Would a Universe without any matter in it, be a singularity?
we have no evidence that spacetime singularities exist, except in the context of certain theories
by definition a singularity is not something in nature, it is a place where some theory breaks down, fails to compute meaningful numbers
historically the way that has be used to eliminate singularities is to improve the theory
several proposed replacements for vintage 1915 GR-based cosmology DO in fact remove the big bang singularity and extend further back in time---this is work in progress
So since as a general rule a singularity is not a physical reality, in any known case, it doesnt make sense to ask the question would a Universe without matter be a singularity. Would ANYTHING really ever be a singularity? I wouldn't know. Since they appear not to occur in nature, probably not.
But there is an easy answer to your question that has nothing to do with singularities.
The de Sitter is an example of a universe with no matter in it. It has a positive cosmological constant. No ordinary matter or dark matter. It has no singularities. (no points at which the model blows up) Just a smooth bounce. Like a big balloon that gradually gets smaller until it reaches some pre-arranged size and then starts expanding again. The minimal size it reaches doesnt have to be especailly small---can still be billions of lighyears in circumference---depends on what parameters you put in the model.
de Sitter is considered a good approximation to our own universe in late times, when matter will have thinned out a lot due to expansion, so the effect of matter will be small and our own universe will behave very much like de Sitter.
the de Sitter model universe was discovered by a dutchman around 1917, as I recall.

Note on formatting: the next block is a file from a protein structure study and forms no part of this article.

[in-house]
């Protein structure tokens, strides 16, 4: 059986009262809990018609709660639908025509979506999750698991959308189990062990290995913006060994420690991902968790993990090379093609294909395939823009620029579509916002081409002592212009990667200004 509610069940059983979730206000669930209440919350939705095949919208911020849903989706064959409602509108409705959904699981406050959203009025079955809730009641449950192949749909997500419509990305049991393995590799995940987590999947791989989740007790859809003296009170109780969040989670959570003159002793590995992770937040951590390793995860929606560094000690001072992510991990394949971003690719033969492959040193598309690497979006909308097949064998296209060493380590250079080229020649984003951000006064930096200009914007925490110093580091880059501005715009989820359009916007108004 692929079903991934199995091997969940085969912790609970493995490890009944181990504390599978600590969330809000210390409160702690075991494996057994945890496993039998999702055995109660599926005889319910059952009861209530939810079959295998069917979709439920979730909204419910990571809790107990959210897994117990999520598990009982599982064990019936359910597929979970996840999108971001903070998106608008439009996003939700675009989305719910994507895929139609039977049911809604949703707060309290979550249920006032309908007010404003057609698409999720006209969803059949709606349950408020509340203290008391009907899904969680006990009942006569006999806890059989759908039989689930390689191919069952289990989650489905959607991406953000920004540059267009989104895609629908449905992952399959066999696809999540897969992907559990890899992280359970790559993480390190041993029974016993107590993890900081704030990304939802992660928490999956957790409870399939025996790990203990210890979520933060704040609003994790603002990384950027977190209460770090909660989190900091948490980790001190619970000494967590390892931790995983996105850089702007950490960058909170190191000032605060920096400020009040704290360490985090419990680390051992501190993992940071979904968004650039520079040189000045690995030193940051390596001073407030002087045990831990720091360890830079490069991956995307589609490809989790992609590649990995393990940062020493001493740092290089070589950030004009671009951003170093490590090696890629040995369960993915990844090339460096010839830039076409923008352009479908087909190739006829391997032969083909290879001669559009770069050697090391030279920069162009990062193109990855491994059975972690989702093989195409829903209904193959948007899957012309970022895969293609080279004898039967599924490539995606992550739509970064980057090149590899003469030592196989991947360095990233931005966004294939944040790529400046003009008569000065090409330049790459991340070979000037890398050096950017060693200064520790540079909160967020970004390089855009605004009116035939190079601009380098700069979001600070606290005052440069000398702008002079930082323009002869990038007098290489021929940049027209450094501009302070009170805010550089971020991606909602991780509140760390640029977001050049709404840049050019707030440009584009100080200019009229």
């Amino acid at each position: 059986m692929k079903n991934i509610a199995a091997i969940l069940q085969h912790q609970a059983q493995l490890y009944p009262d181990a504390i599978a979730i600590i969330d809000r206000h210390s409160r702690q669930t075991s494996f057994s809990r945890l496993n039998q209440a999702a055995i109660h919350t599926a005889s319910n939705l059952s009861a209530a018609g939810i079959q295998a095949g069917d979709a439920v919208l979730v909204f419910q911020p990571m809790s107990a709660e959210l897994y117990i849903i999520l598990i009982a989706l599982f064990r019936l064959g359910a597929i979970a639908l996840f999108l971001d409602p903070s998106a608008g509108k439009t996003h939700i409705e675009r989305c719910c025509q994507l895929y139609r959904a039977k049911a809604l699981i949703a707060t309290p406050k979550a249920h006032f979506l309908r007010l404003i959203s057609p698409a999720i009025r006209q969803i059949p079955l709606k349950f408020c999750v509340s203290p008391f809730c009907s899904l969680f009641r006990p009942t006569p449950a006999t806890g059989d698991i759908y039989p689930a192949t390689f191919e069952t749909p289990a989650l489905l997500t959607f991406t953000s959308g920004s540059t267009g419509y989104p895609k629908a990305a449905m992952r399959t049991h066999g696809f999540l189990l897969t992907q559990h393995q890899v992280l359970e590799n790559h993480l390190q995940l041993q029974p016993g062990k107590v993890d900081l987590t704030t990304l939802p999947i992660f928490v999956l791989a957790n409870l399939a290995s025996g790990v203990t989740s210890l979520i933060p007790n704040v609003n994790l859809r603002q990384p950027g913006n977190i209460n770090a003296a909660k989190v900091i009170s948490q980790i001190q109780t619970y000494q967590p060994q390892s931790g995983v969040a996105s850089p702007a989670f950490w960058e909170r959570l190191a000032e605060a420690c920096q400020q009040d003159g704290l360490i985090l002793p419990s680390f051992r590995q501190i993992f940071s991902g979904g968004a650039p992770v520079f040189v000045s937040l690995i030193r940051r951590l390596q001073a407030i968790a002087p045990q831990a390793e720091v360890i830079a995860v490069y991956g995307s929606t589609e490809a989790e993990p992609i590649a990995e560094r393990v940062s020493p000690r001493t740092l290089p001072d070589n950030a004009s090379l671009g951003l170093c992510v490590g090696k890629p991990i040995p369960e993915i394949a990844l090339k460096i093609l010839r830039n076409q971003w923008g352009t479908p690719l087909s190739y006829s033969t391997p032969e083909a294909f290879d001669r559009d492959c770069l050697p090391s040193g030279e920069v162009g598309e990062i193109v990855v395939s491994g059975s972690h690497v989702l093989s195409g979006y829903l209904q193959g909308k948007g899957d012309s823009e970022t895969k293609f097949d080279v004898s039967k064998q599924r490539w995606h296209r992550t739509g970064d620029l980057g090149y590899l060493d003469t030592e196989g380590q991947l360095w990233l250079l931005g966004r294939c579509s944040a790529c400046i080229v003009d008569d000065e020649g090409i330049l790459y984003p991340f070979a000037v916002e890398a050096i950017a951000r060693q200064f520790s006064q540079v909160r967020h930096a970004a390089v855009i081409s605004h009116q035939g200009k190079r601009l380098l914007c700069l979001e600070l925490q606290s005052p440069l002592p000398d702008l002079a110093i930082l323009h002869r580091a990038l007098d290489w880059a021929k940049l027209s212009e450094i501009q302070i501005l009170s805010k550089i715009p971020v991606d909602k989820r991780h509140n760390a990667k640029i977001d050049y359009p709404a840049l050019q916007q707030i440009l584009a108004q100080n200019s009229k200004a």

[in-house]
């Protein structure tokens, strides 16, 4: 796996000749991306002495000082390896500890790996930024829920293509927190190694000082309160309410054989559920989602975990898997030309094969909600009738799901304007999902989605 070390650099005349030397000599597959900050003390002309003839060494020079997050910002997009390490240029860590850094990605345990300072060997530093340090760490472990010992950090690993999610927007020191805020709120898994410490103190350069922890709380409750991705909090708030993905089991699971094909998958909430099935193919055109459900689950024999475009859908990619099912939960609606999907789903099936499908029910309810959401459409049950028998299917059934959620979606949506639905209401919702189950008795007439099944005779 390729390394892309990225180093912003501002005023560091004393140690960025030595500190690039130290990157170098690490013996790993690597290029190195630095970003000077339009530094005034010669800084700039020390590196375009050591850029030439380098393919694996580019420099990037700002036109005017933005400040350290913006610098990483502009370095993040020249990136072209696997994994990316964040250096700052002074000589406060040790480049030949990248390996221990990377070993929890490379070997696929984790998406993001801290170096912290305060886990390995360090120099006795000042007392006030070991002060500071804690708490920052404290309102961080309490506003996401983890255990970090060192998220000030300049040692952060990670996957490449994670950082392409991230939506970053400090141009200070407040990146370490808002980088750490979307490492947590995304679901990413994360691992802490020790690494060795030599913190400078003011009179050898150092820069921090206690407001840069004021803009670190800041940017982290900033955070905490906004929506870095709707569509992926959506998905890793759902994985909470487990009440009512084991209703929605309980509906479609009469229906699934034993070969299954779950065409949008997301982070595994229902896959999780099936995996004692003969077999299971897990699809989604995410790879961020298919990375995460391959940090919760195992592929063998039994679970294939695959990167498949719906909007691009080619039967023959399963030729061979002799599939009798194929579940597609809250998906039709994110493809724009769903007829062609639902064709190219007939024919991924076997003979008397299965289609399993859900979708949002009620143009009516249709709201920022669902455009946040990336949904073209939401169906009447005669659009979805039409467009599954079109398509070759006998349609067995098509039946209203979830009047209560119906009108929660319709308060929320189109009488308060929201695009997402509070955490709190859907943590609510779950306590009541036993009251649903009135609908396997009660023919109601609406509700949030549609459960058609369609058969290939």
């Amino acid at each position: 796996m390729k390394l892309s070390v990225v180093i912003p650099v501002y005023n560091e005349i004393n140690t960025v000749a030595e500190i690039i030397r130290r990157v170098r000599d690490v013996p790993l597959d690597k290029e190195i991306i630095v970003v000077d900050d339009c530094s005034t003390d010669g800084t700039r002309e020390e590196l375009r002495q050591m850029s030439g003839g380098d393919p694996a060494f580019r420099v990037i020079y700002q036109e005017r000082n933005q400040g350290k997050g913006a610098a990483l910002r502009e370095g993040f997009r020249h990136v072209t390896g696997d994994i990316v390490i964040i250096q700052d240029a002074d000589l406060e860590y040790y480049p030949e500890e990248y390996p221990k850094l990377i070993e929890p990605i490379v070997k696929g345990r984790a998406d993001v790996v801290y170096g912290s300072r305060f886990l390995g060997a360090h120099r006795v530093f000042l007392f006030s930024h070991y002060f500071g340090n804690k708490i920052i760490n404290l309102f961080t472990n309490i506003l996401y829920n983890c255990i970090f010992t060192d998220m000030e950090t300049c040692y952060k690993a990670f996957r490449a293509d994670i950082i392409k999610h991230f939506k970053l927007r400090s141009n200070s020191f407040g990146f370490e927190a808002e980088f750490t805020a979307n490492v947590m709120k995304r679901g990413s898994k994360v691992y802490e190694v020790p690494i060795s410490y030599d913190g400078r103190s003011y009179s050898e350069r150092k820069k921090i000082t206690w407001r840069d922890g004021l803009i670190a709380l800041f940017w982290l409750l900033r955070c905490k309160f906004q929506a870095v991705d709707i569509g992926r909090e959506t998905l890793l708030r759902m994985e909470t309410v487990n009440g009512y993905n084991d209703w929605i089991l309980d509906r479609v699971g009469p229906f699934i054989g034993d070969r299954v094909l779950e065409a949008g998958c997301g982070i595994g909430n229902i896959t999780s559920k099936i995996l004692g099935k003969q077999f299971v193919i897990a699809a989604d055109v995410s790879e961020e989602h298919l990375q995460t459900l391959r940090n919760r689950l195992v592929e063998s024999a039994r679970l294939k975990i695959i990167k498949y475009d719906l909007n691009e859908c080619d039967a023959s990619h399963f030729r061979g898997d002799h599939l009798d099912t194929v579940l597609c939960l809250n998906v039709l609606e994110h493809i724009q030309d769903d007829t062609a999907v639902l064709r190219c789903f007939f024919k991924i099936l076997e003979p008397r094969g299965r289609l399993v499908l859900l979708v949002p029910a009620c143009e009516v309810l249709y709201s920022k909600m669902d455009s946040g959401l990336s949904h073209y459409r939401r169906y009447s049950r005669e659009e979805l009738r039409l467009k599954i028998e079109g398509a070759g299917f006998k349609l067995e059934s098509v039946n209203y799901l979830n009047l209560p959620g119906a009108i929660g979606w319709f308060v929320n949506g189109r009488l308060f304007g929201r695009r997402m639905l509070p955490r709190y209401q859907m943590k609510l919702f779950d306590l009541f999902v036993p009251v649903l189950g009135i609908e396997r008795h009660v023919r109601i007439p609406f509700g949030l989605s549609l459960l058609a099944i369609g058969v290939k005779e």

there was just a great Scientific American article about it
see "my favorite SciAm article" link in the signature.
But at the moment of the BigBang, there was no matter, just energy, and wasn't that a singularity? As far as I understand it, that's what Stephen Hawking proved.
The field has changed a lot since Hawking was one of the leaders, back in 1970s and 1980s.
No one (not even Stephen H ) has proven that at the moment of the big bang there was actually a singularity! (whether there was or not depends on what model of the big bang you use.)
There are several models of conditions right around the big bang, and in one (the old one based on Gen Rel) there is a singularity at that moment, in other words the model breaks down and quits computing. It is useless trying to describe conditions with a model that has blown up.
With some other models of conditions right around the big bang (before and after the start of expansion) there is NOT a singularity because the models do not break down. what there is generally speaking is very very hot and dense conditions. it would not be too meaningful to try to distinguish between matter and energy in such extreme conditions.
but things still do not go down to a single point---or anything fantastic like that. time doesn't stop existing etc etc.
For example in one bunch of models there is a collapse that leads to the very hot dense conditions and quantum effects cause gravity to be repellent at extreme density and the collapse bounces back and becomes an expansion-----I am trying to tell in words the result of some computer simulation and it is not as good as looking at the graphic plots.
BTW some of Hawking's ideas were still pretty influential in the 1990s. But there has been an enormous change in cosmology since 2000.
There are other people nowadays who are more influential than Hawking in quantum cosmology. One thing you could do is read some and catch up.
There is a new book coming out called Beyond the Big Bang edited by Rudi Vaas. You might look at a copy in the library when it comes out. It is a collection of chapters written by the leading experts. The editor tried to include all the main models---even some older ones that nobody much is currently working on.
Well,.. You´re right that I don't know a lot about these things,. :) Reading up I try, but it's not always that easy. Stephen Hawking is pretty good at explaining stuff in a way that you can (at least feel like you can) understand all this stuff a little bit.
Actually I'm liking this idea of the moment of the big bang not being a singularity. It fits the way I see things. Though I believe it was pretty close to being a singularity, but just not yet. Things nearing infinity, but not reaching it.
By the way, it's interesting how politics and opinions are so important in science,.. :)
Added: Cool stuff in your sig. I'll be spending some time reading that stuff. Thanks!
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